Baker, Daniel; Lanzerotti, Louis;

Published by: Space Weather      Published on: 07/2006

YEAR: 2006     DOI: 10.1029/2006SW000259

Radiation belts


Wave acceleration of electrons in the Van Allen radiation belts

The Van Allen radiation belts1 are two regions encircling the Earth in which energetic charged particles are trapped inside the Earth\textquoterights magnetic field. Their properties vary according to solar activity2, 3 and they represent a hazard to satellites and humans in space4, 5. An important challenge has been to explain how the charged particles within these belts are accelerated to very high energies of several million electron volts. Here we show, on the basis of the analysis of a rare event where the outer radiation belt was depleted and then re-formed closer to the Earth6, that the long established theory of acceleration by radial diffusion is inadequate; the electrons are accelerated more effectively by electromagnetic waves at frequencies of a few kilohertz. Wave acceleration can increase the electron flux by more than three orders of magnitude over the observed timescale of one to two days, more than sufficient to explain the new radiation belt. Wave acceleration could also be important for Jupiter, Saturn and other astrophysical objects with magnetic fields.

Horne, Richard; Thorne, Richard; Shprits, Yuri; Meredith, Nigel; Glauert, Sarah; Smith, Andy; Kanekal, Shrikanth; Baker, Daniel; Engebretson, Mark; Posch, Jennifer; Spasojevic, Maria; Inan, Umran; Pickett, Jolene; Decreau, Pierrette;

Published by: Nature      Published on: 09/2005

YEAR: 2005     DOI: 10.1038/nature03939

Local Acceleration due to Wave-Particle Interaction


An extreme distortion of the Van Allen belt arising from the \textquoteleftHallowe\textquoterighten\textquoteright solar storm in 2003

The Earth\textquoterights radiation belts\textemdashalso known as the Van Allen belts1\textemdashcontain high-energy electrons trapped on magnetic field lines2, 3. The centre of the outer belt is usually 20,000\textendash25,000 km from Earth. The region between the belts is normally devoid of particles2, 3, 4, and is accordingly favoured as a location for spacecraft operation because of the benign environment5. Here we report that the outer Van Allen belt was compressed dramatically by a solar storm known as the \textquoteleftHallowe\textquoterighten storm\textquoteright of 2003. From 1 to 10 November, the outer belt had its centre only ~10,000 km from Earth\textquoterights equatorial surface, and the plasmasphere was similarly displaced inwards. The region between the belts became the location of high particle radiation intensity. This remarkable deformation of the entire magnetosphere implies surprisingly powerful acceleration and loss processes deep within the magnetosphere.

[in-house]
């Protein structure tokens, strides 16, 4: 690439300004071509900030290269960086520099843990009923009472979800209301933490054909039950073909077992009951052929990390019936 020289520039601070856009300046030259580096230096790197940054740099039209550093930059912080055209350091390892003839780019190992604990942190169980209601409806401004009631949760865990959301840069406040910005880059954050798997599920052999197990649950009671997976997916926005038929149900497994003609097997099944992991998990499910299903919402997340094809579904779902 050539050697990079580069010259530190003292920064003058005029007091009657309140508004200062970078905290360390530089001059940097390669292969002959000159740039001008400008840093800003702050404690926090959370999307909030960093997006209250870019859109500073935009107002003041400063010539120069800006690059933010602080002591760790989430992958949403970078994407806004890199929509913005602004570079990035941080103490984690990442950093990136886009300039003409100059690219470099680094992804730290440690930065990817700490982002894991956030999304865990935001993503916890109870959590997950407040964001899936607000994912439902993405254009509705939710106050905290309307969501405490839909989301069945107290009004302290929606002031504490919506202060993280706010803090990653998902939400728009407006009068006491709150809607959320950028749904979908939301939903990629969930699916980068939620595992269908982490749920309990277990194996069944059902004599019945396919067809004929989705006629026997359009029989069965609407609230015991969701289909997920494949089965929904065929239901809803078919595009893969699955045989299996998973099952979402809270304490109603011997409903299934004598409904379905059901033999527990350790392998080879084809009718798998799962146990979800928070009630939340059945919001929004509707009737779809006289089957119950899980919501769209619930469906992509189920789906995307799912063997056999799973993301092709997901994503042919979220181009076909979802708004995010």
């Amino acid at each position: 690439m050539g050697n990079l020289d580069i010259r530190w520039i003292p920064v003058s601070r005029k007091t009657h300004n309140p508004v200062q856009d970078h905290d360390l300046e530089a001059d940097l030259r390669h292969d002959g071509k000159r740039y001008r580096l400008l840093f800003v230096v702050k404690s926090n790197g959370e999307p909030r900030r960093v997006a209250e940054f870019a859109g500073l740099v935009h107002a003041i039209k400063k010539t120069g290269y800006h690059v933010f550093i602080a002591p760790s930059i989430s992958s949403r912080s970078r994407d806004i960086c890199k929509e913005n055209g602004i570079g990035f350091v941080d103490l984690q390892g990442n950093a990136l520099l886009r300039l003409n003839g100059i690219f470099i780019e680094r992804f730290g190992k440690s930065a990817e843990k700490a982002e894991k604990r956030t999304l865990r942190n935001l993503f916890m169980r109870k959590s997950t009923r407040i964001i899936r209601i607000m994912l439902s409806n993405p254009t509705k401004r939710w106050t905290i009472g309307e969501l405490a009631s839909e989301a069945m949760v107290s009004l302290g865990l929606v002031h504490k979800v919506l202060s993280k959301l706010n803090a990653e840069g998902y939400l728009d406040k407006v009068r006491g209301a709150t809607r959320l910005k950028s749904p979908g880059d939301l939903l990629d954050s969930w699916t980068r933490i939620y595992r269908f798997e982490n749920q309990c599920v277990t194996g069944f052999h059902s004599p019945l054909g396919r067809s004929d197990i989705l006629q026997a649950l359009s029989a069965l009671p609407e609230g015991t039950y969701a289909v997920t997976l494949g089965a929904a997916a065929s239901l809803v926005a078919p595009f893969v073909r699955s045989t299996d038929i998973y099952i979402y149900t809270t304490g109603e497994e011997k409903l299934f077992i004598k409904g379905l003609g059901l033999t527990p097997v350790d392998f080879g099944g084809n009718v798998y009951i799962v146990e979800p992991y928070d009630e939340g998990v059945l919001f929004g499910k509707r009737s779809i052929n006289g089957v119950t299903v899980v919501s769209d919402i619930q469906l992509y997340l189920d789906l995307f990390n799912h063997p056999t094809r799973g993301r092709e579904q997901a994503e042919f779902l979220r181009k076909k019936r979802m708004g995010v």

Baker, D.; Kanekal, S.; Li, X.; Monk, S.; Goldstein, J.; Burch, J.;

Published by: Nature      Published on: 12/2004

YEAR: 2004     DOI: 10.1038/nature03116

Shock-Induced Transport. Slot Refilling and Formation of New Belts.


Multisatellite observations of the outer zone electron variation during the November 3\textendash4, 1993, magnetic storm

The disappearance and reappearance of outer zone energetic electrons during the November 3\textendash4, 1993, magnetic storm is examined utilizing data from the Solar, Anomalous, and Magnetospheric Particle Explorer (SAMPEX), the Global Positioning System (GPS) series, and the Los Alamos National Laboratory (LANL) sensors onboard geosynchronous satellites. The relativistic electron flux drops during the main phase of the magnetic storm in association with the large negative interplanetary Bz and rapid solar wind pressure increase late on November 3. Outer zone electrons with E > 3 MeV measured by SAMPEX disappear for over 12 hours at the beginning of November 4. This represents a 3 orders of magnitude decrease down to the cosmic ray background of the detector. GPS and LANL sensors show similar effects, confirming that the flux drop of the energetic electrons occurs near the magnetic equator and at all pitch angles. Enhanced electron precipitation was measured by SAMPEX at L >= 3.5. The outer zone electron fluxes then recover and exceed prestorm levels within one day of the storm onset and the inner boundary of the outer zone moves inward to smaller L (<3). These multiple-satellite measurements provide a data set which is examined in detail and used to determine the mechanisms contributing to the loss and recovery of the outer zone electron flux. The loss of the inner part of the outer zone electrons is partly due to the adiabatic effects associated with the decrease of Dst, while the loss of most of the outer part (those electrons initially at L >= 4.0) are due to either precipitation into the atmosphere or drift to the magnetopause because of the strong compression of the magnetosphere by the solar wind. The recovery of the energetic electron flux is due to the adiabatic effects associated with the increase in Dst, and at lower energies (<0.5 MeV) due to rapid radial diffusion driven by the strong magnetic activity during the recovery phase of the storm. Heating of the electrons by waves may contribute to the energization of the more energetic part (>1.0 MeV) of the outer zone electrons.

Li, Xinlin; Baker, D.; Temerin, M.; Cayton, T.; Reeves, E.; Christensen, R.; Blake, J.; Looper, M.; Nakamura, R.; Kanekal, S.;

Published by: Journal of Geophysical Research      Published on: 01/1997

YEAR: 1997     DOI: 10.1029/97JA01101

Magnetopause Losses